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Summer jobs are plentiful. Applicants are not.

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A lifeguard looks over the main pool at North Melbourne Recreation Centre on Oct. 27, 2021, in Melbourne, Australia.

The American Lifeguard Association warns that a third of U.S. public pools could remain closed this summer due to staffing shortages. Darrian Traynor/Getty Images

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The labor shortage has hit leisure and hospitality particularly hard, with demand expected to bounce back even more this summer. That’s made hiring for summer jobs even more challenging and created the hottest job market for teenagers in more than a decade.

As the first vaccinated summer for school-age kids approaches, singalongs and s’mores are coming back in full force, said Tom Rosenberg, president and CEO of the American Camp Association.

“This summer, we need all of these young adults, we need them all to help come and work for a summer camp, have a great time, learn,” he said.

Many camps started recruiting last fall, Rosenberg said, but there are still about 1,800 job openings listed on the American Camp Association site.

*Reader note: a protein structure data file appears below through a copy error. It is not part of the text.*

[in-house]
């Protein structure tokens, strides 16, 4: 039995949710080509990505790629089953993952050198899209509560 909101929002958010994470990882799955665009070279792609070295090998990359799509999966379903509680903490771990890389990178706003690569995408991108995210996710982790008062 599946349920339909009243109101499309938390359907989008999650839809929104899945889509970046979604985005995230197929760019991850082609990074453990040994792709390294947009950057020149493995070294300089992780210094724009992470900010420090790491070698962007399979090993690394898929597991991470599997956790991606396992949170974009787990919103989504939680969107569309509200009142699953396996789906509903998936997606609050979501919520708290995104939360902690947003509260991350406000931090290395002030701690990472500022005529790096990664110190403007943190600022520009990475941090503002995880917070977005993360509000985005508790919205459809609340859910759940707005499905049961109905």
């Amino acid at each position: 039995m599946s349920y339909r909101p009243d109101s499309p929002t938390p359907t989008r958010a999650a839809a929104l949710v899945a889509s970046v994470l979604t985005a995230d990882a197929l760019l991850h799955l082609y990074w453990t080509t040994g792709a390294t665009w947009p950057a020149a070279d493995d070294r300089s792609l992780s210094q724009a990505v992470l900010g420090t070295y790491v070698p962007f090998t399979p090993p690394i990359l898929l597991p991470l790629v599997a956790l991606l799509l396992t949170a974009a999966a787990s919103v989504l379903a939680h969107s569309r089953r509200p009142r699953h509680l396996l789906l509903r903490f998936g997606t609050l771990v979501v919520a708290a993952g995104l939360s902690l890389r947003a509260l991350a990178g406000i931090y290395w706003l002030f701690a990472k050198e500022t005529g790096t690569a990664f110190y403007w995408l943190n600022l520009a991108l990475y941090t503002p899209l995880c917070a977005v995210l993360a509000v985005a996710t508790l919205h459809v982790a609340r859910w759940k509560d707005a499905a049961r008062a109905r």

In the Columbus, Ohio, suburb of Hilliard, Anastasia Bradley is searching for dozens of lifeguards to staff community pools.

“We went out to almost all of the high schools and took some treats with us that had a sticker with a QR code on it that led directly to the application,” Bradley said. “We have actually offered open interviews, which we have never done before.”

The American Lifeguard Association warns that a third of public pools nationally could remain closed this summer due to staffing shortages.

Teens are looking for work, said Julia Pollak, a labor economist at the job site ZipRecruiter, but many have taken better-paying, full-time jobs that once went to more experienced candidates.

“Many teenagers have seen their friends get the kinds of jobs that are allowing them to buy a car within the first month, so their expectations have been raised,” she said.

Quit rates are still high and labor force participation is still down among most age groups — except for teens, according to Liz Wilke, principal economist at human resource platform Gusto.

“What’s happening, as a result, is that the share of hiring for the summer that’s being taken up by teen employment has been increasing year over year, and we’re really seeing it start to spike now,” Wilke said.

Four years ago, she said, teens made up just 2% of hires. This year, they’re almost 10% — even as much as 27% in industries like food and beverage.

“This is going to be the best summer for kids, certainly going back to 2000,” said Paul Harrington, who directs the Center for Labor Markets and Policy at Drexel University, which releases annual reports on the job outlook for teenagers.

But there’s still room for more growth, he added. For decades before 2000, almost half of all teens worked. But over the last 20 years, even in hot job markets like today, the rate tops out around a third.

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